Seriously. If you don’t get stuck and just breeze through the problem, your interviewer’s evaluation might just say “Didn’t get a good read on candidate’s problem-solving process—maybe she’d already seen this interview question before?”
On the other hand, if you do get stuck, use one of these tricks to get unstuck, and communicate clearly with your interviewer throughout...that’s how you get an evaluation like, “Great problem-solving skills. Hire.”

3) Fixing Impostor Syndrome in Coding Interviews
“It's a fluke that I got this job interview...”
“I studied for weeks, but I’m still not prepared...”
“I’m not actually good at this. They’re going to see right through me...”
If any of these thoughts resonate with you, you're not alone. They are so common they have a name: impostor syndrome.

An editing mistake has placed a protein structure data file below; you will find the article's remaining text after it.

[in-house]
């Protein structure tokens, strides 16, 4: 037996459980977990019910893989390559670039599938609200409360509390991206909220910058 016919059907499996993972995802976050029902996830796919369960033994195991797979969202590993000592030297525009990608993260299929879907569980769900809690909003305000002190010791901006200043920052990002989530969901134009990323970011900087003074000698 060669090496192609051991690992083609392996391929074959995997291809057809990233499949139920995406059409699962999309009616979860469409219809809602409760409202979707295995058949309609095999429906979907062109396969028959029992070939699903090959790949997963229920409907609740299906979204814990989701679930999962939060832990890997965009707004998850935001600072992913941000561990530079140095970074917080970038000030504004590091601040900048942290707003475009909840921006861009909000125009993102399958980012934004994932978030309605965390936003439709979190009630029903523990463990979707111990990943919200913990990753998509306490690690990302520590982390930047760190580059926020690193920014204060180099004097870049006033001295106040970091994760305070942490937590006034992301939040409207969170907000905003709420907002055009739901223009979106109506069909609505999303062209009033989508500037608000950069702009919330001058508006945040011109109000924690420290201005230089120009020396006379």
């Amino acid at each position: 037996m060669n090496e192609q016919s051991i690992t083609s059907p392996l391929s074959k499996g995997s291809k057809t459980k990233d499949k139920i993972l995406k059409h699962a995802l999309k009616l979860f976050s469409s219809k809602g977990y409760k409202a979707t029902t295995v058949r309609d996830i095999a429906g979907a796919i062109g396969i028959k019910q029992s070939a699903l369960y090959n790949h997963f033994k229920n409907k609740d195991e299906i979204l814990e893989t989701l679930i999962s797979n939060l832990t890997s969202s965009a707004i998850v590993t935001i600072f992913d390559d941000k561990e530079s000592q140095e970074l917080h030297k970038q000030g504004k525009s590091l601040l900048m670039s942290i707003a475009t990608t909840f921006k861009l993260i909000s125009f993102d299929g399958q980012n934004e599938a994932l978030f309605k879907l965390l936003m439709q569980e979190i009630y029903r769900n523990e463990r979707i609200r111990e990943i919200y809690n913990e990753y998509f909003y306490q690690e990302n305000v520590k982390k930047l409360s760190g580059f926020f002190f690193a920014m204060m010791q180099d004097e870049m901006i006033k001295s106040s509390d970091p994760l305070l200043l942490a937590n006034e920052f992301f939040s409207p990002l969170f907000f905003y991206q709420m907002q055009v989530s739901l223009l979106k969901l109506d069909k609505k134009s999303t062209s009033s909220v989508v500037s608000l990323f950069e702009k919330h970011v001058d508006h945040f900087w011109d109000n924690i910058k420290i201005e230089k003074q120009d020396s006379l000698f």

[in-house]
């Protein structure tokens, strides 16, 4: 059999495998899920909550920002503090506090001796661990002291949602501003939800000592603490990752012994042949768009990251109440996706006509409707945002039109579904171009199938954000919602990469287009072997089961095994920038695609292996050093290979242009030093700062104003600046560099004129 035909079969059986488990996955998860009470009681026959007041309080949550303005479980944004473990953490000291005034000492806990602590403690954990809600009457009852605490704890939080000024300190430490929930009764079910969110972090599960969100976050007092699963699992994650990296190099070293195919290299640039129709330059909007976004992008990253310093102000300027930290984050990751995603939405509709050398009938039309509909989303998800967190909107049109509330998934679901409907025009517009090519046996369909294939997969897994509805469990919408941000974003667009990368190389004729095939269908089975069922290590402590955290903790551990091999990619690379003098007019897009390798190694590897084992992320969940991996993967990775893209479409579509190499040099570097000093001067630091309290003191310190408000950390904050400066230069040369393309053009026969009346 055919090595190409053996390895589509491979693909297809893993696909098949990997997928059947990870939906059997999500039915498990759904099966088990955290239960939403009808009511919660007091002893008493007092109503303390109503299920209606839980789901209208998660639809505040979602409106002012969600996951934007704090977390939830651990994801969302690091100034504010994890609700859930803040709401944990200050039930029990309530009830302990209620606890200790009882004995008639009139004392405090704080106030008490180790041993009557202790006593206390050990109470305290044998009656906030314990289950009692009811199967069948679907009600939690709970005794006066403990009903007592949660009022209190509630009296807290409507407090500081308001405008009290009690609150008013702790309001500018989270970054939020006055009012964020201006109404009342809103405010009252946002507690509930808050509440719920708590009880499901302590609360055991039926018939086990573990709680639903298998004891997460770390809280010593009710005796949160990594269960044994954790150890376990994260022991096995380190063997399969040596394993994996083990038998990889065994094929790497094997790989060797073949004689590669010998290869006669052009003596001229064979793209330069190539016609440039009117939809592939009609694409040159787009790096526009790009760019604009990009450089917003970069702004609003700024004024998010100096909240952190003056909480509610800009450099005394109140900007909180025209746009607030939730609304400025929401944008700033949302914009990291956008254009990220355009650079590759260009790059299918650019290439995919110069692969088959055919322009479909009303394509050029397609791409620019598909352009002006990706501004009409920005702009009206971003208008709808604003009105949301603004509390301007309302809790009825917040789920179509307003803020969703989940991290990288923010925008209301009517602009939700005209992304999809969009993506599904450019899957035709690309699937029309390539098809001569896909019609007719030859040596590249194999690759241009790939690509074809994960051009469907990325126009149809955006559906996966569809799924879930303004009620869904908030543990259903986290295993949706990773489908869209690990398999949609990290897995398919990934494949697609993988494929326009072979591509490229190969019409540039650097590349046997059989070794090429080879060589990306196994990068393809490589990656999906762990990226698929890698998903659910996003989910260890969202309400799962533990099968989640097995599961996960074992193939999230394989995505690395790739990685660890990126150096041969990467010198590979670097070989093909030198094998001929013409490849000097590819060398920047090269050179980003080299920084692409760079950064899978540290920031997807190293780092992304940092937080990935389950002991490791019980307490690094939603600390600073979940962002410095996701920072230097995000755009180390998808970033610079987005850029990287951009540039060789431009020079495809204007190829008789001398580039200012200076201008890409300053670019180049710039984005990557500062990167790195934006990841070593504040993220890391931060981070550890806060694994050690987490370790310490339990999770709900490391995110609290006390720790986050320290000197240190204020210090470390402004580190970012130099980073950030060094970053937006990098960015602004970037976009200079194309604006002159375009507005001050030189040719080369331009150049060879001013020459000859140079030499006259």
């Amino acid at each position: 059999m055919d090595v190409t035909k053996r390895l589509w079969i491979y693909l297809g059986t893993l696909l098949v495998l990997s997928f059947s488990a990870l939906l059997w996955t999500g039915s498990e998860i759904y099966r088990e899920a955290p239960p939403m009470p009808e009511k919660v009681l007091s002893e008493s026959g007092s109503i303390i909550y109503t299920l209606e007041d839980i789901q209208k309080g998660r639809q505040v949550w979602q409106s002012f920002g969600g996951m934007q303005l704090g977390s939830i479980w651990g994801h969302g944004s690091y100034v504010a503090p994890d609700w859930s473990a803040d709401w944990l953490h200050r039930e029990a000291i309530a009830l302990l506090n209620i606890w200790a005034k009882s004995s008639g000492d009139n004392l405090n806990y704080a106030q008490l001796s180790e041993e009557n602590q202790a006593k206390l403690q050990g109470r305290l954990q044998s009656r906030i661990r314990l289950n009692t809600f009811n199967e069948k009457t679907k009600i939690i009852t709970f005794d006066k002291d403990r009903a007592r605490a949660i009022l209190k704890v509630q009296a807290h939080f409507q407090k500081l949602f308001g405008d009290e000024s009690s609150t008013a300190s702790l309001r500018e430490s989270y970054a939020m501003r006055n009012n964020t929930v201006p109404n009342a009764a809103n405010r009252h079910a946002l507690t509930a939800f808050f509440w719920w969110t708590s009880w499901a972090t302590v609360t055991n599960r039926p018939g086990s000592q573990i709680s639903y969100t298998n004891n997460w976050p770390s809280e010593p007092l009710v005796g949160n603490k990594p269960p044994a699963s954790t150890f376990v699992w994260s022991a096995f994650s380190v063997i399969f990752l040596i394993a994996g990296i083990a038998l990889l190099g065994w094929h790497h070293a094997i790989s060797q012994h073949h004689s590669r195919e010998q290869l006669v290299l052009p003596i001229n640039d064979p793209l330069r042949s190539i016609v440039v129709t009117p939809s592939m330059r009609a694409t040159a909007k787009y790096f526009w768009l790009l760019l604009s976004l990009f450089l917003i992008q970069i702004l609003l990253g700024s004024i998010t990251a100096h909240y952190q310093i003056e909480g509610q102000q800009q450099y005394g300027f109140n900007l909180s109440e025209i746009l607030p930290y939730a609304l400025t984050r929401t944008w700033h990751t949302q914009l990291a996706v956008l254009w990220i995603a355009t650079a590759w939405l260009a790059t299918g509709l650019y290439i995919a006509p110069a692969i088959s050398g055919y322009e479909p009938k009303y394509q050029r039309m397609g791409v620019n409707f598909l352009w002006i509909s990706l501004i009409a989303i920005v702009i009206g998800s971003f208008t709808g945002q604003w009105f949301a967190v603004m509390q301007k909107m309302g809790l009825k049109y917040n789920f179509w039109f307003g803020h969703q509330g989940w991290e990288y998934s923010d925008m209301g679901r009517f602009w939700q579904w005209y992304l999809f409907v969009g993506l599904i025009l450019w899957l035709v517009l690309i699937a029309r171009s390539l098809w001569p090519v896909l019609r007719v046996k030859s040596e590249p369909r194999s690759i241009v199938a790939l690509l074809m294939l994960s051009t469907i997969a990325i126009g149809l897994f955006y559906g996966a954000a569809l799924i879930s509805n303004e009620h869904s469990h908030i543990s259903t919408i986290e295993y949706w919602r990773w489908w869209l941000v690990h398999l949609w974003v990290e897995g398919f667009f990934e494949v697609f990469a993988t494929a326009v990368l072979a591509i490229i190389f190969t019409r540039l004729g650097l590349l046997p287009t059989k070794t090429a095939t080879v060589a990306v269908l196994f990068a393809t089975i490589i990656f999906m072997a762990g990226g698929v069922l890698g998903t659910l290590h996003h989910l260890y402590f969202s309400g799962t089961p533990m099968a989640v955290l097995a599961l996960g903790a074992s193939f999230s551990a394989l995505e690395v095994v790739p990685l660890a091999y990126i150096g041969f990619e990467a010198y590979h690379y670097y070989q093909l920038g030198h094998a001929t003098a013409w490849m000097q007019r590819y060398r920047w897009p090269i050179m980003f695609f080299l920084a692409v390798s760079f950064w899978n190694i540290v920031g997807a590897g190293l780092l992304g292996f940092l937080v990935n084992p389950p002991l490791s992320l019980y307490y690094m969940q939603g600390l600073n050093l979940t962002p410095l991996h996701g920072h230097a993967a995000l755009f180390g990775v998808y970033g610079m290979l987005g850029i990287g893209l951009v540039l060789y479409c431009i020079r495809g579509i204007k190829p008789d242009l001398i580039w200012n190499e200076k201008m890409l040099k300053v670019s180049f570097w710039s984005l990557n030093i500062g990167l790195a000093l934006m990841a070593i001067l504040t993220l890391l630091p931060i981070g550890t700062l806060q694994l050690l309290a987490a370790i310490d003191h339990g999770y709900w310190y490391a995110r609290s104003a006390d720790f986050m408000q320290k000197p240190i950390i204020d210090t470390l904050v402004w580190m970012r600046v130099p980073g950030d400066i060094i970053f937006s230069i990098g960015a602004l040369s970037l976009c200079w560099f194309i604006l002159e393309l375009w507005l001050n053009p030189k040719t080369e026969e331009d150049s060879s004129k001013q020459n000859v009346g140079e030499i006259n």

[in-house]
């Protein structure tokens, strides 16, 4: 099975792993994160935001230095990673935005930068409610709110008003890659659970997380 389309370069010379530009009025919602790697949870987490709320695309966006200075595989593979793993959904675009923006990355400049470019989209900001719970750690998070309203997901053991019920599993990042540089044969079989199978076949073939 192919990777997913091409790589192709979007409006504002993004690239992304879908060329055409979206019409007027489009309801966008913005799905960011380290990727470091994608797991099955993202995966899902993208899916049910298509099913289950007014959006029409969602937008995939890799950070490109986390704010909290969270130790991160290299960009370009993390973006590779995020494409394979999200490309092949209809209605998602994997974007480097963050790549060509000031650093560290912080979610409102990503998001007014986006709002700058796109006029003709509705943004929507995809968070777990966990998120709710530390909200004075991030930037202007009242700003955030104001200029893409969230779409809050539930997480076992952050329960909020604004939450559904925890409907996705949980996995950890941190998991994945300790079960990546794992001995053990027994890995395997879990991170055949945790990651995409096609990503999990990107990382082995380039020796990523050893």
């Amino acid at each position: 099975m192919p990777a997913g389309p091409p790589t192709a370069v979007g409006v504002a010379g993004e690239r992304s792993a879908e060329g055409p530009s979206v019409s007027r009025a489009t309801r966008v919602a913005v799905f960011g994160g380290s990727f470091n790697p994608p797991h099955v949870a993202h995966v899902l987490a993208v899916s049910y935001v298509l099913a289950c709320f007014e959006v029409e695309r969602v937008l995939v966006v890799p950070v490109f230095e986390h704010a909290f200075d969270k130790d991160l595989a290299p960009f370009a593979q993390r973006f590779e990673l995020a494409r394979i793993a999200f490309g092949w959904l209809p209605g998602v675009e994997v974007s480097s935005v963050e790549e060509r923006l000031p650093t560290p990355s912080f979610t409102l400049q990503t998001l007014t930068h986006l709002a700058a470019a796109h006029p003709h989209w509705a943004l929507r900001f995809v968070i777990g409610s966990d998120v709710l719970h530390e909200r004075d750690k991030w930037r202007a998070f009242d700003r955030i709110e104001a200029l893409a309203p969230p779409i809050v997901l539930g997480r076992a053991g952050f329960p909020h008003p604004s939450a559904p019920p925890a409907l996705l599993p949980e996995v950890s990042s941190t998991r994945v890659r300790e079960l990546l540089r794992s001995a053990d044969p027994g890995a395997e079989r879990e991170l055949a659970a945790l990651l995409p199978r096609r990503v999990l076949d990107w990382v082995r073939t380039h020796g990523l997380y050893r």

It’s that feeling like you’re on the verge of being exposed for what you really are—an impostor. A fraud.
Impostor syndrome is like kryptonite to coding interviews. It makes you give up and go silent.
You might stop asking clarifying questions because you’re afraid they’ll sound too basic. Or you might neglect to think out loud at the whiteboard, fearing you’ll say something wrong and sound incompetent.
You know you should speak up, but the fear of looking like an impostor makes that really, really hard.
Here’s the good news: you’re not an impostor. You just feel like an impostor because of some common cognitive biases about learning and knowledge.
Once you understand these cognitive biases—where they come from and how they work—you can slowly fix them. You can quiet your worries about being an impostor and keep those negative thoughts from affecting your interviews.